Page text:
Louisiana legislators approve bill to protect unemployment benefits for medical marijuana patients

“I wasn’t trying to create a law that says you can be stoned at work because that’s ridiculous.”

Illuminator, Louisiana, by Piper Hutchinson

The Louisiana House Labor Committee on Thursday introduced legislation to protect employees who use medical marijuana from being disqualified for unemployment benefits.

House Bill 351, proposed by Rep. Mandy Landry (D-New Orleans), several members agreed to support the bill based on Rep. Landry’s promise to find a compromise with the Louisiana Legislative Association. , barely passed the committee by a vote of 6 to 5. Business and Industry (LABI).

Landry said he introduced the bill because the state failed to protect consumers despite legalizing medical marijuana and regulating growers and sellers.

“Once Louisiana residents bought the product, consumers lost their jobs and had no money to buy products that the state claimed to be legal … The government’s inefficiency in selling marijuana is extremely disappointing. There’s a strange circulation here,” said Mr. Landry.

Landry was also joined by Congressmen Joe Marino and Ai Gretna during the bill’s introduction. Marino, chairman of the state medical marijuana board, persuaded Landry to stop the voluntary postponement of the bill. Instead, they promised to work on the bill before it goes to a vote in the House of Representatives.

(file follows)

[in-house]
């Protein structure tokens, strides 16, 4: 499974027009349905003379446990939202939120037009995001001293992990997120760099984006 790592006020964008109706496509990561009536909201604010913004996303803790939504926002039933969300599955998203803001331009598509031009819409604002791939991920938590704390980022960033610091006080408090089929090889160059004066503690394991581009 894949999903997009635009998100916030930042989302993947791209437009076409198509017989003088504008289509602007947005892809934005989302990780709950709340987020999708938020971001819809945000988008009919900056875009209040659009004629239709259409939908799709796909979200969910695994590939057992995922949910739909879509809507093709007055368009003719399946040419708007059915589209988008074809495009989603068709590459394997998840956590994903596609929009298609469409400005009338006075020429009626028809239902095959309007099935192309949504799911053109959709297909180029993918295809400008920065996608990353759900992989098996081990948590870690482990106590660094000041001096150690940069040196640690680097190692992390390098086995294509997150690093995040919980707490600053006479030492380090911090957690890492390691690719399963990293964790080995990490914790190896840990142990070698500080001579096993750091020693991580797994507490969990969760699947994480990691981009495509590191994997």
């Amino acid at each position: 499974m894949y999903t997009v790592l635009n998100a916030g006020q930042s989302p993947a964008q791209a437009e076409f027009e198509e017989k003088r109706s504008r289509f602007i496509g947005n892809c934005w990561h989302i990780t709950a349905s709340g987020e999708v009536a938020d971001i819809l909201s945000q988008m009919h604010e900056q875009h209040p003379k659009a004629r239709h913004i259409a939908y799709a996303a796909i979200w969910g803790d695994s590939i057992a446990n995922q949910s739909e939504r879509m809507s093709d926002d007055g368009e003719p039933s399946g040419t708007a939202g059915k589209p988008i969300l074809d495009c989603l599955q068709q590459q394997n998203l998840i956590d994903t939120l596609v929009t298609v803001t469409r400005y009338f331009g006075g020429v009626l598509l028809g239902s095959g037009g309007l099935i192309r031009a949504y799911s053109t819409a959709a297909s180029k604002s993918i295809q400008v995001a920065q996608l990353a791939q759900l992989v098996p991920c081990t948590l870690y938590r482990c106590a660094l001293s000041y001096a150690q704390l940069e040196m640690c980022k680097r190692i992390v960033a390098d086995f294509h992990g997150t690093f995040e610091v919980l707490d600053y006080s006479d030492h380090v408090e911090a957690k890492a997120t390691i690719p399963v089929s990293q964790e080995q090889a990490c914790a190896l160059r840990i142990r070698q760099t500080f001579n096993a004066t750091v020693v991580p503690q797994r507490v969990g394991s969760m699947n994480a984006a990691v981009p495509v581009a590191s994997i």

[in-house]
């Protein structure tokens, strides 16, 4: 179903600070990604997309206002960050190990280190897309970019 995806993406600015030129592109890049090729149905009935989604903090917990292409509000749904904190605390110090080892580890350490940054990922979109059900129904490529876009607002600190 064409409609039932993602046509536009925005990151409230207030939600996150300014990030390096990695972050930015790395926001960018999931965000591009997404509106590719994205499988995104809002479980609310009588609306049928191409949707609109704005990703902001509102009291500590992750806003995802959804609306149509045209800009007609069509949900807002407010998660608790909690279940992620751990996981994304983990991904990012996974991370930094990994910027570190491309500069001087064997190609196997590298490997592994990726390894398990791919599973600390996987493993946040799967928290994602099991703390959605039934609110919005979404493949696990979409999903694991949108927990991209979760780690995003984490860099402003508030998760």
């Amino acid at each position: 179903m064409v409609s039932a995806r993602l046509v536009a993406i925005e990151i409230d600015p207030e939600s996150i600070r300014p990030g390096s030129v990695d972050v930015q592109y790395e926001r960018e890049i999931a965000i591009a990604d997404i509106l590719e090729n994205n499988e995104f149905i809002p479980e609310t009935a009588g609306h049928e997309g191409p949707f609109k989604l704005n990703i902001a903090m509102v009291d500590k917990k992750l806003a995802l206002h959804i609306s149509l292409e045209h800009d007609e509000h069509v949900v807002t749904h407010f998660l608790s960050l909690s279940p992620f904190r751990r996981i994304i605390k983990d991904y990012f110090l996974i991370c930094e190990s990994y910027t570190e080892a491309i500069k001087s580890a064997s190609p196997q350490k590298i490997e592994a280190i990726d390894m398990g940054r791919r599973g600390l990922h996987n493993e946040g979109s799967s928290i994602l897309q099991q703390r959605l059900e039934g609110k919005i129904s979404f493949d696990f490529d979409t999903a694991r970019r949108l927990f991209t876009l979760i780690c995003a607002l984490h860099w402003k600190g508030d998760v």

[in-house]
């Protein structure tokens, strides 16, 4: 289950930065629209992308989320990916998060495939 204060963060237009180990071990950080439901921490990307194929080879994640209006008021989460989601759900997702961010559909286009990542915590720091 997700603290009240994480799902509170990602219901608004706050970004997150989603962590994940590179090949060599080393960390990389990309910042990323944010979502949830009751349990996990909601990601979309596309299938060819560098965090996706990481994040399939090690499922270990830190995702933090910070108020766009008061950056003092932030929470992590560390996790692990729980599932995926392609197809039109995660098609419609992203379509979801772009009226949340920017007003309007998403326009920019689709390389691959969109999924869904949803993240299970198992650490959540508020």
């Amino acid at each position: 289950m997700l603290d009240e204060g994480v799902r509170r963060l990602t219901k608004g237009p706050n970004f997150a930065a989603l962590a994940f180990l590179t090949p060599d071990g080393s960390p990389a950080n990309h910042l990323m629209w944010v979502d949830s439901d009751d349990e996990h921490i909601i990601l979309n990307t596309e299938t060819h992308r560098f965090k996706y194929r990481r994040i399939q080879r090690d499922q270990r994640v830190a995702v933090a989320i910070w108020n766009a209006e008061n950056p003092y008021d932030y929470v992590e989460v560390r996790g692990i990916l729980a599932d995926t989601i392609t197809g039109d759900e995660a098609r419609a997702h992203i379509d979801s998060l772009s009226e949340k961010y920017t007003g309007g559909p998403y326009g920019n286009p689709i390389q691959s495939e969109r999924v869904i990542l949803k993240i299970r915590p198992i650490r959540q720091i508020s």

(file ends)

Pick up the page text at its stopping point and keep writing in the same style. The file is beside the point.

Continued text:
The bill was amended by committee to remove provisions that provided protection for workers’ compensation claims. Even without these provisions, LABI had concerns.

LABI member Wayne Fontana told the committee, “The text of the bill states that eligible medical cannabis patients who receive a referral must not be disqualified from receiving unemployment benefits.” . “That means that if someone becomes disabled and is fired as a result of hurting themselves or others, they will still be able to receive unemployment benefits.”

Landry characterized these concerns as misleading.

“I’m not trying to enact a law that people can throw stones at work because that’s crazy,” Landry said.

Rep. Larry Freeman (R-Avita Springs), a workers’ compensation attorney, also opposed the bill. Freeman agreed there are issues affecting medical marijuana users in the workplace, but said there was no solution.

“If I had known the answer to the question, I would have suggested an amendment to the committee to fix it,” Freeman said in an interview. “It’s going to take a lot of time to get labor lawyers and businesses and all the other experts at the table to understand how this works.”

Landry’s bill builds on her previous work on labor protections for medical marijuana users. In 2022, she sponsored a proposal to protect state employees from dismissal and protect future employees from discrimination for legal medical marijuana use.

Landry last year set up a task force to investigate medical marijuana use and make recommendations to protect workers. The committee approved a series of recommendations, most of which were opposed by the LABI representative of the research committee.

This story was first published by the Louisiana Illuminator.

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